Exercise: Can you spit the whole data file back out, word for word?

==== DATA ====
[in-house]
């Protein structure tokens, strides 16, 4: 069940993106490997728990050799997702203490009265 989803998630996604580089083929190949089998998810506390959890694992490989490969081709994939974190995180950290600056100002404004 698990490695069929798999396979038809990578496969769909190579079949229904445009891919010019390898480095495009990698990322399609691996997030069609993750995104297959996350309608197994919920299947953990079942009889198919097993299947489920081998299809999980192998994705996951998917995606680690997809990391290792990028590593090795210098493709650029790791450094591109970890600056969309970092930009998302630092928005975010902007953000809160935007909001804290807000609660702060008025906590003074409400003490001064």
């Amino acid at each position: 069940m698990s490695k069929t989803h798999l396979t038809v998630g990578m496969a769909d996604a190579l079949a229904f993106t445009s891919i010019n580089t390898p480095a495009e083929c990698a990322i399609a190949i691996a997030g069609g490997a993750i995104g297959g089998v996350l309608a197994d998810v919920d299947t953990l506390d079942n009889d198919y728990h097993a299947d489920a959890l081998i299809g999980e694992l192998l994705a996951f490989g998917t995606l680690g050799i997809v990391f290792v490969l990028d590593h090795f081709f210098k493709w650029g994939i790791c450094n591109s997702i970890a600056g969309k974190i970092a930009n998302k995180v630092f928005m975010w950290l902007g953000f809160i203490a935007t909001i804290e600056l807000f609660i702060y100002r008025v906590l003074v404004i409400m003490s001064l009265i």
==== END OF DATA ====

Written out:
[in-house]
């Protein structure tokens, strides 16, 4: 069940993106490997728990050799997702203490009265 989803998630996604580089083929190949089998998810506390959890694992490989490969081709994939974190995180950290600056100002404004 698990490695069929798999396979038809990578496969769909190579079949229904445009891919010019390898480095495009990698990322399609691996997030069609993750995104297959996350309608197994919920299947953990079942009889198919097993299947489920081998299809999980192998994705996951998917995606680690997809990391290792990028590593090795210098493709650029790791450094591109970890600056969309970092930009998302630092928005975010902007953000809160935007909001804290807000609660702060008025906590003074409400003490001064």
């Amino acid at each position: 069940m698990s490695k069929t989803h798999l396979t038809v998630g990578m496969a769909d996604a190579l079949a229904f993106t445009s891919i010019n580089t390898p480095a495009e083929c990698a990322i399609a190949i691996a997030g069609g490997a993750i995104g297959g089998v996350l309608a197994d998810v919920d299947t953990l506390d079942n009889d198919y728990h097993a299947d489920a959890l081998i299809g999980e694992l192998l994705a996951f490989g998917t995606l680690g050799i997809v990391f290792v490969l990028d590593h090795f081709f210098k493709w650029g994939i790791c450094n591109s997702i970890a600056g969309k974190i970092a930009n998302k995180v630092f928005m975010w950290l902007g953000f809160i203490a935007t909001i804290e600056l807000f609660i702060y100002r008025v906590l003074v404004i409400m003490s001064l009265i």